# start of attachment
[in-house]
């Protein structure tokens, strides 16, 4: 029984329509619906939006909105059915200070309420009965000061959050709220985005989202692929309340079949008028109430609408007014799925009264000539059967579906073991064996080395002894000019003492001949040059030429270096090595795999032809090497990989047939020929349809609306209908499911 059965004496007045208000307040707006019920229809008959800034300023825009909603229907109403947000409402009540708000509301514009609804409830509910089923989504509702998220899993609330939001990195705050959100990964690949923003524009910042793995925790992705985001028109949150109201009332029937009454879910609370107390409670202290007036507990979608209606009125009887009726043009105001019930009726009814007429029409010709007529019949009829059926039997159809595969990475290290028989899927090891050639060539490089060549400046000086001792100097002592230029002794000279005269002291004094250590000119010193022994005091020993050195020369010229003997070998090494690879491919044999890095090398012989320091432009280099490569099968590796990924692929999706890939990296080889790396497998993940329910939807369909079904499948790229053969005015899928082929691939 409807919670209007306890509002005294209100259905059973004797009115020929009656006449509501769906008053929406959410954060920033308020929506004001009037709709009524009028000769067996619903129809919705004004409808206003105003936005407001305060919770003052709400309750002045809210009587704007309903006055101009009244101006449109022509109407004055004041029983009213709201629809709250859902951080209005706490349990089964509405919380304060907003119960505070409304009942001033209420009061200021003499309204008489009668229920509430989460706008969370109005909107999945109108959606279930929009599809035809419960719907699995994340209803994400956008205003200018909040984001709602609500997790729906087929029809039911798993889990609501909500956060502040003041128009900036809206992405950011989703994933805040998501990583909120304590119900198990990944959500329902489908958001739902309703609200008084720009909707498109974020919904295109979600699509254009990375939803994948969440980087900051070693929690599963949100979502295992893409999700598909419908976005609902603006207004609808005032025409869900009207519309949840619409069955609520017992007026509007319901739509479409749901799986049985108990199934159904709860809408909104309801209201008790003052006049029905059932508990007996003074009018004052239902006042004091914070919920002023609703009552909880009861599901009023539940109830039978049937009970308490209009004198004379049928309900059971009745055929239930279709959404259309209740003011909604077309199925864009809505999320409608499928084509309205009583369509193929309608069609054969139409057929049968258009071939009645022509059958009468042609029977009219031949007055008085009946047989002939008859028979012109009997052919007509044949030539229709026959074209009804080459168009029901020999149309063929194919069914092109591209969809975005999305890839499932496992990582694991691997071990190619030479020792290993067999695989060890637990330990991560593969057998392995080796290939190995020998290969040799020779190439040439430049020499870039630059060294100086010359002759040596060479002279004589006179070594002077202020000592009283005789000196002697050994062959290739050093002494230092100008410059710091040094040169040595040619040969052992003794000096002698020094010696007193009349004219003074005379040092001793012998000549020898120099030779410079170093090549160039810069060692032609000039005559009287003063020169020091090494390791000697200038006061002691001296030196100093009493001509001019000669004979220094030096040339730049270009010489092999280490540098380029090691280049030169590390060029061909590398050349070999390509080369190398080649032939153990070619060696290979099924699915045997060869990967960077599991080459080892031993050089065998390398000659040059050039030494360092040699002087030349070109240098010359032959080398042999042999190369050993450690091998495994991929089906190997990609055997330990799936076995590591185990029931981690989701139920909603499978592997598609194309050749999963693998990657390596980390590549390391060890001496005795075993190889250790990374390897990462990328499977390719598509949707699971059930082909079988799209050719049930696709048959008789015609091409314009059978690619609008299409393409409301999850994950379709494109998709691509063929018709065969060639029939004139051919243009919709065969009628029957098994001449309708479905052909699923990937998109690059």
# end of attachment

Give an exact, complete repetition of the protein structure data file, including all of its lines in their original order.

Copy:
[in-house]
């Protein structure tokens, strides 16, 4: 029984329509619906939006909105059915200070309420009965000061959050709220985005989202692929309340079949008028109430609408007014799925009264000539059967579906073991064996080395002894000019003492001949040059030429270096090595795999032809090497990989047939020929349809609306209908499911 059965004496007045208000307040707006019920229809008959800034300023825009909603229907109403947000409402009540708000509301514009609804409830509910089923989504509702998220899993609330939001990195705050959100990964690949923003524009910042793995925790992705985001028109949150109201009332029937009454879910609370107390409670202290007036507990979608209606009125009887009726043009105001019930009726009814007429029409010709007529019949009829059926039997159809595969990475290290028989899927090891050639060539490089060549400046000086001792100097002592230029002794000279005269002291004094250590000119010193022994005091020993050195020369010229003997070998090494690879491919044999890095090398012989320091432009280099490569099968590796990924692929999706890939990296080889790396497998993940329910939807369909079904499948790229053969005015899928082929691939 409807919670209007306890509002005294209100259905059973004797009115020929009656006449509501769906008053929406959410954060920033308020929506004001009037709709009524009028000769067996619903129809919705004004409808206003105003936005407001305060919770003052709400309750002045809210009587704007309903006055101009009244101006449109022509109407004055004041029983009213709201629809709250859902951080209005706490349990089964509405919380304060907003119960505070409304009942001033209420009061200021003499309204008489009668229920509430989460706008969370109005909107999945109108959606279930929009599809035809419960719907699995994340209803994400956008205003200018909040984001709602609500997790729906087929029809039911798993889990609501909500956060502040003041128009900036809206992405950011989703994933805040998501990583909120304590119900198990990944959500329902489908958001739902309703609200008084720009909707498109974020919904295109979600699509254009990375939803994948969440980087900051070693929690599963949100979502295992893409999700598909419908976005609902603006207004609808005032025409869900009207519309949840619409069955609520017992007026509007319901739509479409749901799986049985108990199934159904709860809408909104309801209201008790003052006049029905059932508990007996003074009018004052239902006042004091914070919920002023609703009552909880009861599901009023539940109830039978049937009970308490209009004198004379049928309900059971009745055929239930279709959404259309209740003011909604077309199925864009809505999320409608499928084509309205009583369509193929309608069609054969139409057929049968258009071939009645022509059958009468042609029977009219031949007055008085009946047989002939008859028979012109009997052919007509044949030539229709026959074209009804080459168009029901020999149309063929194919069914092109591209969809975005999305890839499932496992990582694991691997071990190619030479020792290993067999695989060890637990330990991560593969057998392995080796290939190995020998290969040799020779190439040439430049020499870039630059060294100086010359002759040596060479002279004589006179070594002077202020000592009283005789000196002697050994062959290739050093002494230092100008410059710091040094040169040595040619040969052992003794000096002698020094010696007193009349004219003074005379040092001793012998000549020898120099030779410079170093090549160039810069060692032609000039005559009287003063020169020091090494390791000697200038006061002691001296030196100093009493001509001019000669004979220094030096040339730049270009010489092999280490540098380029090691280049030169590390060029061909590398050349070999390509080369190398080649032939153990070619060696290979099924699915045997060869990967960077599991080459080892031993050089065998390398000659040059050039030494360092040699002087030349070109240098010359032959080398042999042999190369050993450690091998495994991929089906190997990609055997330990799936076995590591185990029931981690989701139920909603499978592997598609194309050749999963693998990657390596980390590549390391060890001496005795075993190889250790990374390897990462990328499977390719598509949707699971059930082909079988799209050719049930696709048959008789015609091409314009059978690619609008299409393409409301999850994950379709494109998709691509063929018709065969060639029939004139051919243009919709065969009628029957098994001449309708479905052909699923990937998109690059």